Journal Article

Five-year outcomes of severe acute kidney injury requiring renal replacement therapy

Helmut Schiffl and Rainald Fischer

in Nephrology Dialysis Transplantation

Published on behalf of European Renal Association - European Dialysis and Transplant Assoc

Volume 23, issue 7, pages 2235-2241
Published in print July 2008 | ISSN: 0931-0509
Published online April 2008 | e-ISSN: 1460-2385 | DOI: http://dx.doi.org/10.1093/ndt/gfn182
Five-year outcomes of severe acute kidney injury requiring renal replacement therapy

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Background. Current research priorities in critical care medicine are focusing on long-term outcomes of survivors of critical illness. Severe acute kidney injury (AKI) is a common occurrence in intensive care. However, few studies have followed up these patients beyond 12 months after hospital discharge.

Methods. Of a cohort of 425 patients, 226 survivors with severe AKI necessitating renal replacement therapy (RRT) were followed up for 60 months after hospital discharge. None of these patients had pre-existing kidney disease. Vital status and renal function were documented annually for 5 years.

Results. None of the discharged or transferred patients was dependent on RRT; 57% had complete recovery and 43% had partial recovery of renal function. During the first year after hospital discharge, 18% of survivors died, during the second year 4% and during the third to fifth year 2% per year. At 5 years, 25% of the cohort were still alive. Further improvement in renal function (eGFR) was noted in 26 patients within the first year only. Deterioration of renal function occurred in eight patients. At 5 years, renal function was normal in 86% of the remaining survivors, it was impaired in 9% and 5% of the patients alive needed dialysis again. The proportional Cox regression analysis model showed that pre-existing extrarenal comorbidity, surgery and partial recovery of renal function were independent determinants of long-term survival.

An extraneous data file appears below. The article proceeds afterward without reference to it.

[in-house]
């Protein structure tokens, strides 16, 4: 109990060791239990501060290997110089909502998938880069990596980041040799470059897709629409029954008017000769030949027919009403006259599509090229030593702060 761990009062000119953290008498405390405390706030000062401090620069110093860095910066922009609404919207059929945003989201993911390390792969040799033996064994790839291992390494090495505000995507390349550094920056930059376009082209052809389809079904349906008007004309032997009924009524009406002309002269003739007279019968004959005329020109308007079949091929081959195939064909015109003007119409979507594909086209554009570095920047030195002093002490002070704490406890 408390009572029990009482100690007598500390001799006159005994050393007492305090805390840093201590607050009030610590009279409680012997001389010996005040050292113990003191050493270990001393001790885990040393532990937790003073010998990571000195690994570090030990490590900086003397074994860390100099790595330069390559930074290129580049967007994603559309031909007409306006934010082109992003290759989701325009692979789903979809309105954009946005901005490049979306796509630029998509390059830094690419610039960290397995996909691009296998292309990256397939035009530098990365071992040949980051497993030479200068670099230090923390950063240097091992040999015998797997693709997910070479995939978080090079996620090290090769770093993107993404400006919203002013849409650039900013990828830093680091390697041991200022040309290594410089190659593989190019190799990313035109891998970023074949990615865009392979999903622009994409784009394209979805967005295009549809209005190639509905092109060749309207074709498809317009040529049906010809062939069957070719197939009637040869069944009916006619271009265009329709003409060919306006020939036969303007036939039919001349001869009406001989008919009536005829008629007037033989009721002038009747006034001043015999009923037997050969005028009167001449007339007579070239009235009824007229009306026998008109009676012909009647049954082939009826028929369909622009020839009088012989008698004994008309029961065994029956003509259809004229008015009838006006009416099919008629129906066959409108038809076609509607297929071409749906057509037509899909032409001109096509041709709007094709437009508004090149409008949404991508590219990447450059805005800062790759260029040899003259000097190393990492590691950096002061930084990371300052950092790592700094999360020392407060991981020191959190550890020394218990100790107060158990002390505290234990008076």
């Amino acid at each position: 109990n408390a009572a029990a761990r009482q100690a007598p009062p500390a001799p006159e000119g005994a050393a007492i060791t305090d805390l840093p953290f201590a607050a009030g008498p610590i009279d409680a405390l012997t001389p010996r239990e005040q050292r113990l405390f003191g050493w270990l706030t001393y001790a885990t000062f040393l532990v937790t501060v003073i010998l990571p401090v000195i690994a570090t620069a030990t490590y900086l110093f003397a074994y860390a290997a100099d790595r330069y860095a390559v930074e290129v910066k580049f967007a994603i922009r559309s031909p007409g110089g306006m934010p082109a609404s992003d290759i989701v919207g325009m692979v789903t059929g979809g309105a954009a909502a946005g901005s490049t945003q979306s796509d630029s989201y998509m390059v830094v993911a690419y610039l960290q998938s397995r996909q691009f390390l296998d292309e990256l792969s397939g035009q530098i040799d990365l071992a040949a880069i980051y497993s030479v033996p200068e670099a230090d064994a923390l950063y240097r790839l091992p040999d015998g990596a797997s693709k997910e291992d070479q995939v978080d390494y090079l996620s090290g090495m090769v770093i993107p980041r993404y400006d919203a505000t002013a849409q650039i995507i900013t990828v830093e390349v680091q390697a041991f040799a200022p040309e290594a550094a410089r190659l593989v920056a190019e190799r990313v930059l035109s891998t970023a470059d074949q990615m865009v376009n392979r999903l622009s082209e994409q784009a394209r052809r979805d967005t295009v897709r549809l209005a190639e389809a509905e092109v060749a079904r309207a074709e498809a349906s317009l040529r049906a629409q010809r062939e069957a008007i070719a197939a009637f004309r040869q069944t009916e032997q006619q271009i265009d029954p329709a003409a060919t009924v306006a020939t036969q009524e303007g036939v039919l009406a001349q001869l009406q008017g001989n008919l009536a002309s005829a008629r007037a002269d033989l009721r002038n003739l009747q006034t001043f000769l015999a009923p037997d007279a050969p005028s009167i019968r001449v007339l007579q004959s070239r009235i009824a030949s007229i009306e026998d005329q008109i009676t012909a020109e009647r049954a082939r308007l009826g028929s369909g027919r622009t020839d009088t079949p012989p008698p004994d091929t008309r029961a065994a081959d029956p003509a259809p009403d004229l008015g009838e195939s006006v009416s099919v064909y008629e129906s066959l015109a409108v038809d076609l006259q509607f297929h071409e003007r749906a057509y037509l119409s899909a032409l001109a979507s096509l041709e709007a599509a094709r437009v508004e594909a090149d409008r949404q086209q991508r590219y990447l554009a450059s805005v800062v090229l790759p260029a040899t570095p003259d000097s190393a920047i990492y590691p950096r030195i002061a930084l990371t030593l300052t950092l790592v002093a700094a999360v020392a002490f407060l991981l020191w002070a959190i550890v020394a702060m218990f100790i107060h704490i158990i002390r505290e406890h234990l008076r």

Conclusions. This prospective observational study indicates that severe AKI is not only a determinant of excess in-hospital case fatalities of critically ill patients, but it also carries significant implications for long-term mortality.

Keywords: acute tubular necrosis; acute kidney injury; critical illness; long-term outcome

Journal Article.  3797 words.  Illustrated.

Subjects: Nephrology

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